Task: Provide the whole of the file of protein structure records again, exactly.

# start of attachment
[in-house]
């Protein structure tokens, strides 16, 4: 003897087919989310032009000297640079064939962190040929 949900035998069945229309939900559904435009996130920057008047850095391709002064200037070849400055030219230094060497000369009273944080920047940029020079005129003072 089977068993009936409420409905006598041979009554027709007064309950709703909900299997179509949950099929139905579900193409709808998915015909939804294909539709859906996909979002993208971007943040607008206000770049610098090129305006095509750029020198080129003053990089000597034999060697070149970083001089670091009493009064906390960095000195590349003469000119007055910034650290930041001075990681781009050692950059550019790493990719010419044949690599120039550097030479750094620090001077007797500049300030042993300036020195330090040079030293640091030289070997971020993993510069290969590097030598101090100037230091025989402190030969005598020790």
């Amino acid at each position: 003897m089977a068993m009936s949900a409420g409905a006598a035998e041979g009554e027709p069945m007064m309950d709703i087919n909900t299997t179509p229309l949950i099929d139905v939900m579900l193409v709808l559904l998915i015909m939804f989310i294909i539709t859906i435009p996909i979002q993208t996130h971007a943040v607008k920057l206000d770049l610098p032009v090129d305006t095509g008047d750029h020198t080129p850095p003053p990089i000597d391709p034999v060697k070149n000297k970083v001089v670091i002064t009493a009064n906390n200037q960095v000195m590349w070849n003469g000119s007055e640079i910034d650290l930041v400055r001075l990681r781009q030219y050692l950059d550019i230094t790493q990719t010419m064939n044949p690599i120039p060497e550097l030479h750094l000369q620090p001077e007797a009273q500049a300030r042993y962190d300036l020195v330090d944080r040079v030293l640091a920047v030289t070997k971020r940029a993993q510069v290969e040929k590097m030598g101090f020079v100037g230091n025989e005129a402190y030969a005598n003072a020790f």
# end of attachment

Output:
[in-house]
């Protein structure tokens, strides 16, 4: 003897087919989310032009000297640079064939962190040929 949900035998069945229309939900559904435009996130920057008047850095391709002064200037070849400055030219230094060497000369009273944080920047940029020079005129003072 089977068993009936409420409905006598041979009554027709007064309950709703909900299997179509949950099929139905579900193409709808998915015909939804294909539709859906996909979002993208971007943040607008206000770049610098090129305006095509750029020198080129003053990089000597034999060697070149970083001089670091009493009064906390960095000195590349003469000119007055910034650290930041001075990681781009050692950059550019790493990719010419044949690599120039550097030479750094620090001077007797500049300030042993300036020195330090040079030293640091030289070997971020993993510069290969590097030598101090100037230091025989402190030969005598020790």
């Amino acid at each position: 003897m089977a068993m009936s949900a409420g409905a006598a035998e041979g009554e027709p069945m007064m309950d709703i087919n909900t299997t179509p229309l949950i099929d139905v939900m579900l193409v709808l559904l998915i015909m939804f989310i294909i539709t859906i435009p996909i979002q993208t996130h971007a943040v607008k920057l206000d770049l610098p032009v090129d305006t095509g008047d750029h020198t080129p850095p003053p990089i000597d391709p034999v060697k070149n000297k970083v001089v670091i002064t009493a009064n906390n200037q960095v000195m590349w070849n003469g000119s007055e640079i910034d650290l930041v400055r001075l990681r781009q030219y050692l950059d550019i230094t790493q990719t010419m064939n044949p690599i120039p060497e550097l030479h750094l000369q620090p001077e007797a009273q500049a300030r042993y962190d300036l020195v330090d944080r040079v030293l640091a920047v030289t070997k971020r940029a993993q510069v290969e040929k590097m030598g101090f020079v100037g230091n025989e005129a402190y030969a005598n003072a020790f």